Your process of writing for specific customers

7 replies
Lately I've been paying attention to how my marketing copy does or doesn't speak directly to the customer. I was made aware of this principle early on, but I'm starting to realize how difficult it can be in practical application. My last lead magnet fell really flat, even though I thought it hit the nail on the head. I'm starting to realize how over-broad it was and how it didn't focus on any type of customer in particular.

The idea is, if a cafe advertises great coffee everyone will enjoy, they will generate tepid interest by being too general. However, a cafe that markets the hottest espresso this side of The Tiber may alienate people who don't care for espresso, but will invigorate Italophiles and create a loyal, active customer base.

How do you see this play out in your writing? Is it something you're conscious of in a first draft, or does it come out in the revision process? Or is this even a priority for your work?

I'm grateful for any advice you can provide.
#customers #process #specific #writing
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  • Profile picture of the author srdjanrepic77
    To be truthful, I don't always take the time that I should when I'm researching the target market. Ideally, I would use the Google keyword tool and Facebook advertising tools to research interest groups. After that, Think with Google is also a platform I use to research trending products, but as I said, I don't always go the whole 9 miles.
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  • Profile picture of the author SARubin
    Originally Posted by Stephen Floyd View Post

    Lately I've been paying attention to how my marketing copy does or doesn't speak directly to the customer. I was made aware of this principle early on, but I'm starting to realize how difficult it can be in practical application. My last lead magnet fell really flat, even though I thought it hit the nail on the head. I'm starting to realize how over-broad it was and how it didn't focus on any type of customer in particular.

    Lesson #1 - You are not your customer.
    Unless you plan on buying 100% of your own product, then we really need to think about what the other person wants.


    What are the ingredients for great sales copy?

    Of course we need essentials like
    • a great hook
    • a great offer
    • an attention grabbing headline
    • a compelling call to action
    • etc. etc. etc.

    But all these things revolve around, and are influenced by, the first essential ingredient

    Without this one thing all your formulas, formatting and fancy words will fall flatter than a piece of roadkill under the wheels of a tractor-trailer truck.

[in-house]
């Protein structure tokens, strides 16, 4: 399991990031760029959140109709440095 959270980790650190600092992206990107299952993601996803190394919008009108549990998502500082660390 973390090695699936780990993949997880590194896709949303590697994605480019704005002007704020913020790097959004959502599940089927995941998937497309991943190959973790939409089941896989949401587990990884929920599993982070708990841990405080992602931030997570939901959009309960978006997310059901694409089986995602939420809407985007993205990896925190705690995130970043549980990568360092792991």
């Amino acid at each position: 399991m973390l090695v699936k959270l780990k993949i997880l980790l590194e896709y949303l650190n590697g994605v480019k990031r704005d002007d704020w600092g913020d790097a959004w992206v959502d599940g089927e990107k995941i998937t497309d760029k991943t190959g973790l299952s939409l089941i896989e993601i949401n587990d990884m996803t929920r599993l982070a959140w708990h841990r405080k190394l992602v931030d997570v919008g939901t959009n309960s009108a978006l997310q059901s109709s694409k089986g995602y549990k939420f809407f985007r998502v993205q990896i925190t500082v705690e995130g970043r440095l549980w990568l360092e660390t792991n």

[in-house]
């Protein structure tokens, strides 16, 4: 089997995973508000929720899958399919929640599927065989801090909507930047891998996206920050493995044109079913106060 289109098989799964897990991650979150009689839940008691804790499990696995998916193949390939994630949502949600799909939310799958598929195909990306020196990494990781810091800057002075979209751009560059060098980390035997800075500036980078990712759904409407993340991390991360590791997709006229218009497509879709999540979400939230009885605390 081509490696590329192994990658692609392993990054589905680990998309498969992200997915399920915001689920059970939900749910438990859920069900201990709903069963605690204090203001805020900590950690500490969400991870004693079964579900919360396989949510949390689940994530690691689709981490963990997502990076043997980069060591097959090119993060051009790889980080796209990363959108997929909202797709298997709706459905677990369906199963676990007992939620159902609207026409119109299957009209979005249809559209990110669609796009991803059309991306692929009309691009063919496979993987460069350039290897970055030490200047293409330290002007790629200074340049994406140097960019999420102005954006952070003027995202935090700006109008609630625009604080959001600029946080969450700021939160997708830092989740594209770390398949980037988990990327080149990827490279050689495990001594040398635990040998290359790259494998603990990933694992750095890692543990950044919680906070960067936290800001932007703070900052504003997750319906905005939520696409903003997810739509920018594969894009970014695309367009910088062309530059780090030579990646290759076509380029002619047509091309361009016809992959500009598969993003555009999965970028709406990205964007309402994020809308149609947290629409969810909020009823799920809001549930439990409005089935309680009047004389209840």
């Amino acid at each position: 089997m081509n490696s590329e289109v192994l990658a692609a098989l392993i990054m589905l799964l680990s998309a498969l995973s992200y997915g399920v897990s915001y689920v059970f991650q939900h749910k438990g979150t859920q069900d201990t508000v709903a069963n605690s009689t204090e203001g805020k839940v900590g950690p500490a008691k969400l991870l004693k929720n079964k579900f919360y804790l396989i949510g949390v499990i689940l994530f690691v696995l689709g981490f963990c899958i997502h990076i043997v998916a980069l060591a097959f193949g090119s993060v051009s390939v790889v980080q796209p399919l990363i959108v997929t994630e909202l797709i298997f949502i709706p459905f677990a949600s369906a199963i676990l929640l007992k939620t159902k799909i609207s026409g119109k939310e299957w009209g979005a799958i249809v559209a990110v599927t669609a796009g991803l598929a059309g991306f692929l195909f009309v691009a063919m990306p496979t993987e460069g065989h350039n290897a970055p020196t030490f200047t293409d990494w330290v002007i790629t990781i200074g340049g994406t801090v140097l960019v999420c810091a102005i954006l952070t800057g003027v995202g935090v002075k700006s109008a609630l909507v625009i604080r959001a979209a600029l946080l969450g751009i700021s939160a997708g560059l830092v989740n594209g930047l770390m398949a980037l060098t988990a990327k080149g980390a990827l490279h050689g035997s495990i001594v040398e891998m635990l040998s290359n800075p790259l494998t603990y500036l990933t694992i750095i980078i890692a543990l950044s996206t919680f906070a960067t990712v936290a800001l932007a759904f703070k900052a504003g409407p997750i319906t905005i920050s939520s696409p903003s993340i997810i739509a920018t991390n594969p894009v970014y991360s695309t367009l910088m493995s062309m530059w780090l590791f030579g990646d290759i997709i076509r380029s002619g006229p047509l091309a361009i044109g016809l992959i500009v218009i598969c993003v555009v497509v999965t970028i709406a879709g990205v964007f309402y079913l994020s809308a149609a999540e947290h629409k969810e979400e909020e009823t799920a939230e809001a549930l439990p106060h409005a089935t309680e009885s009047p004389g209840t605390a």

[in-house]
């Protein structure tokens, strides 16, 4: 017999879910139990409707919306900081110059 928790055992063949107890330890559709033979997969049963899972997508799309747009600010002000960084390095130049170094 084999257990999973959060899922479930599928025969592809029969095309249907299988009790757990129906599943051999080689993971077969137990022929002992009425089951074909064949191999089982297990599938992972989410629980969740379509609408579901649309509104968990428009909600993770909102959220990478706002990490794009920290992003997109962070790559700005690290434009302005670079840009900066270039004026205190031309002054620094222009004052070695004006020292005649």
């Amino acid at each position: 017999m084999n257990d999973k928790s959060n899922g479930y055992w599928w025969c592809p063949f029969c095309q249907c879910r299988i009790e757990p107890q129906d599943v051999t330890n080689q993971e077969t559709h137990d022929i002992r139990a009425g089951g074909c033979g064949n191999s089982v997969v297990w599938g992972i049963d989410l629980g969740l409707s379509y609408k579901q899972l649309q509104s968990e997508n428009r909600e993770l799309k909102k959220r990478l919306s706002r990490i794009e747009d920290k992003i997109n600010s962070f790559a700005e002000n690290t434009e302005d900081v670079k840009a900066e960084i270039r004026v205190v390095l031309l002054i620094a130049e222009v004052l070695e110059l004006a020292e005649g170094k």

(wow, that sentence was a mouthful wasn't it?)


    So what is the first essential ingredient to all winning sales copy...?

    First, and foremost...

    Know your reader!


    Know where they hang out and what they're interested in.

    If you're advertising a product that's perfect for 30 year old women, don't go scattershot with facebook ads across the stratosphere. We want our ads showing up in the groups where 30 year old women hang out.

    If you're selling shoes, it's no good advertising running shoes to people with no feet. Sure, you might sell a couple pair but you'll waste a lot of time and money going after the wrong market with the wrong message.


    Once we know who our ideal target market is, then we can hang out in their world for a little while.
    We can start by just observing for clues and patterns, and then we can ask a few questions once we grasp the insider lingo.


    When we understand our prospects world it becomes so much easier to bridge the gap between our offer and their desire, and sometimes our copy practically writes itself.


    Anyway, that's how I do it

    Originally Posted by Stephen Floyd View Post

    The idea is, if a cafe advertises great coffee everyone will enjoy, they will generate tepid interest by being too general.
    I think Howard Schultz might disagree with you on that one.

    Originally Posted by Stephen Floyd View Post

    How do you see this play out in your writing? Is it something you're conscious of in a first draft, or does it come out in the revision process? Or is this even a priority for your work?
    This is such an odd question for me. Of course the person I'm writing for is a top of mind priority. Always. How else would salesmanship work?
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  • Profile picture of the author Matthew Stanley